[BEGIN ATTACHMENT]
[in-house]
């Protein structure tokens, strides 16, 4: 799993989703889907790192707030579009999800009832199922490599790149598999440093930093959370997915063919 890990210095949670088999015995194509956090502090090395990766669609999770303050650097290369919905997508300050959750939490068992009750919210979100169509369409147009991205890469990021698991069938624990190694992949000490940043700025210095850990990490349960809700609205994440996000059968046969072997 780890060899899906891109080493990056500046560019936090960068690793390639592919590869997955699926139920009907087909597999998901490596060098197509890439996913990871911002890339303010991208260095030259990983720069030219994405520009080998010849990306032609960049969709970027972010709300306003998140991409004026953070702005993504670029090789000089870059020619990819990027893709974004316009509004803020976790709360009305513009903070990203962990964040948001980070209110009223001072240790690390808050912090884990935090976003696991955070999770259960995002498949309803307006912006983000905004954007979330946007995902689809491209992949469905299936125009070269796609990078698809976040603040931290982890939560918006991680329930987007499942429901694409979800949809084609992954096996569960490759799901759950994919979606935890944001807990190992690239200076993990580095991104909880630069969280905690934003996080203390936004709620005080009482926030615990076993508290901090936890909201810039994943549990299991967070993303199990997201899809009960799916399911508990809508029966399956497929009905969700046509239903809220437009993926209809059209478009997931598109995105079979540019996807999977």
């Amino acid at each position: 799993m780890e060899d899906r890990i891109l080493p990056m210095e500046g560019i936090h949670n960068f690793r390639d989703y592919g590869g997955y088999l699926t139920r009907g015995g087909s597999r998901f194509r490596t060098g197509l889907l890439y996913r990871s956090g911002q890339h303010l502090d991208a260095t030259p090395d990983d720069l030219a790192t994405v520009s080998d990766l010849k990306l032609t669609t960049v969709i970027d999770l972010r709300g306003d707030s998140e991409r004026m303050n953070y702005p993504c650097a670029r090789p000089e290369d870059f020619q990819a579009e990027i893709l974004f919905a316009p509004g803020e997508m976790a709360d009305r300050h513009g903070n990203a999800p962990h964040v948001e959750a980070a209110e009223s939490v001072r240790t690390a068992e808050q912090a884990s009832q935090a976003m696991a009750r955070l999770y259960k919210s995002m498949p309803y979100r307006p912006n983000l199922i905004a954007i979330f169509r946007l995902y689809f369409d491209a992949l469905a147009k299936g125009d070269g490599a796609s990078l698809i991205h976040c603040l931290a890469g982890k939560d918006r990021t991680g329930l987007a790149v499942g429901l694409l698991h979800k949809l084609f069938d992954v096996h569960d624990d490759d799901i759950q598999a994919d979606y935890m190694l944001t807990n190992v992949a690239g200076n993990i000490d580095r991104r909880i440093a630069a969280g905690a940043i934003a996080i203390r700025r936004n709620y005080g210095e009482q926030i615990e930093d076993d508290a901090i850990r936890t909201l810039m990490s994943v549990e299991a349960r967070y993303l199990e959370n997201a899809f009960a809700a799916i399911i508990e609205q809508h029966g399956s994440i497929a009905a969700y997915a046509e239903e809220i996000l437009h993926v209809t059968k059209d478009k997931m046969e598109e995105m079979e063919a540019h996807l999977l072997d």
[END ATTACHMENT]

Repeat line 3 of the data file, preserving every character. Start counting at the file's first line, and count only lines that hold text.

């Amino acid at each position: 799993m780890e060899d899906r890990i891109l080493p990056m210095e500046g560019i936090h949670n960068f690793r390639d989703y592919g590869g997955y088999l699926t139920r009907g015995g087909s597999r998901f194509r490596t060098g197509l889907l890439y996913r990871s956090g911002q890339h303010l502090d991208a260095t030259p090395d990983d720069l030219a790192t994405v520009s080998d990766l010849k990306l032609t669609t960049v969709i970027d999770l972010r709300g306003d707030s998140e991409r004026m303050n953070y702005p993504c650097a670029r090789p000089e290369d870059f020619q990819a579009e990027i893709l974004f919905a316009p509004g803020e997508m976790a709360d009305r300050h513009g903070n990203a999800p962990h964040v948001e959750a980070a209110e009223s939490v001072r240790t690390a068992e808050q912090a884990s009832q935090a976003m696991a009750r955070l999770y259960k919210s995002m498949p309803y979100r307006p912006n983000l199922i905004a954007i979330f169509r946007l995902y689809f369409d491209a992949l469905a147009k299936g125009d070269g490599a796609s990078l698809i991205h976040c603040l931290a890469g982890k939560d918006r990021t991680g329930l987007a790149v499942g429901l694409l698991h979800k949809l084609f069938d992954v096996h569960d624990d490759d799901i759950q598999a994919d979606y935890m190694l944001t807990n190992v992949a690239g200076n993990i000490d580095r991104r909880i440093a630069a969280g905690a940043i934003a996080i203390r700025r936004n709620y005080g210095e009482q926030i615990e930093d076993d508290a901090i850990r936890t909201l810039m990490s994943v549990e299991a349960r967070y993303l199990e959370n997201a899809f009960a809700a799916i399911i508990e609205q809508h029966g399956s994440i497929a009905a969700y997915a046509e239903e809220i996000l437009h993926v209809t059968k059209d478009k997931m046969e598109e995105m079979e063919a540019h996807l999977l072997d």